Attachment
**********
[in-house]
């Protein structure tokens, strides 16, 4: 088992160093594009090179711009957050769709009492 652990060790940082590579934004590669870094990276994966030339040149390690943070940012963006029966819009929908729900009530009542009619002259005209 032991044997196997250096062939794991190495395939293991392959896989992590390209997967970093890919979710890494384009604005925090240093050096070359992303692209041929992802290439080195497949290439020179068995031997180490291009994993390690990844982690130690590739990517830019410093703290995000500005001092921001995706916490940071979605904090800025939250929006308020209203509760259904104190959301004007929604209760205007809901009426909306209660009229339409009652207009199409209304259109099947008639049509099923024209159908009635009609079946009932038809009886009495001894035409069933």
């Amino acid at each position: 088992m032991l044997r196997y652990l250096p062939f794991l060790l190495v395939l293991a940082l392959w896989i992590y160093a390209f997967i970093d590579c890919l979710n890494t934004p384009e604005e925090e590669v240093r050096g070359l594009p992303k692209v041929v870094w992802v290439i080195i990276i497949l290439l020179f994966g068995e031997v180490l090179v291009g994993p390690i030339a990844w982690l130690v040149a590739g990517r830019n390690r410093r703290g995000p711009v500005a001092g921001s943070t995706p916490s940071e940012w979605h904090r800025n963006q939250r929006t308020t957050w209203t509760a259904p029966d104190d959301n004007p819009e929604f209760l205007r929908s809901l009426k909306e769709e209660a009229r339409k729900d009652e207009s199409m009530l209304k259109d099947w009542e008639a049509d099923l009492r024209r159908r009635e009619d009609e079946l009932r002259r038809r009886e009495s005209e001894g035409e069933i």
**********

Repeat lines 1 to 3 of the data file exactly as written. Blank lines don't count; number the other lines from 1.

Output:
[in-house]
């Protein structure tokens, strides 16, 4: 088992160093594009090179711009957050769709009492 652990060790940082590579934004590669870094990276994966030339040149390690943070940012963006029966819009929908729900009530009542009619002259005209 032991044997196997250096062939794991190495395939293991392959896989992590390209997967970093890919979710890494384009604005925090240093050096070359992303692209041929992802290439080195497949290439020179068995031997180490291009994993390690990844982690130690590739990517830019410093703290995000500005001092921001995706916490940071979605904090800025939250929006308020209203509760259904104190959301004007929604209760205007809901009426909306209660009229339409009652207009199409209304259109099947008639049509099923024209159908009635009609079946009932038809009886009495001894035409069933």
């Amino acid at each position: 088992m032991l044997r196997y652990l250096p062939f794991l060790l190495v395939l293991a940082l392959w896989i992590y160093a390209f997967i970093d590579c890919l979710n890494t934004p384009e604005e925090e590669v240093r050096g070359l594009p992303k692209v041929v870094w992802v290439i080195i990276i497949l290439l020179f994966g068995e031997v180490l090179v291009g994993p390690i030339a990844w982690l130690v040149a590739g990517r830019n390690r410093r703290g995000p711009v500005a001092g921001s943070t995706p916490s940071e940012w979605h904090r800025n963006q939250r929006t308020t957050w209203t509760a259904p029966d104190d959301n004007p819009e929604f209760l205007r929908s809901l009426k909306e769709e209660a009229r339409k729900d009652e207009s199409m009530l209304k259109d099947w009542e008639a049509d099923l009492r024209r159908r009635e009619d009609e079946l009932r002259r038809r009886e009495s005209e001894g035409e069933i």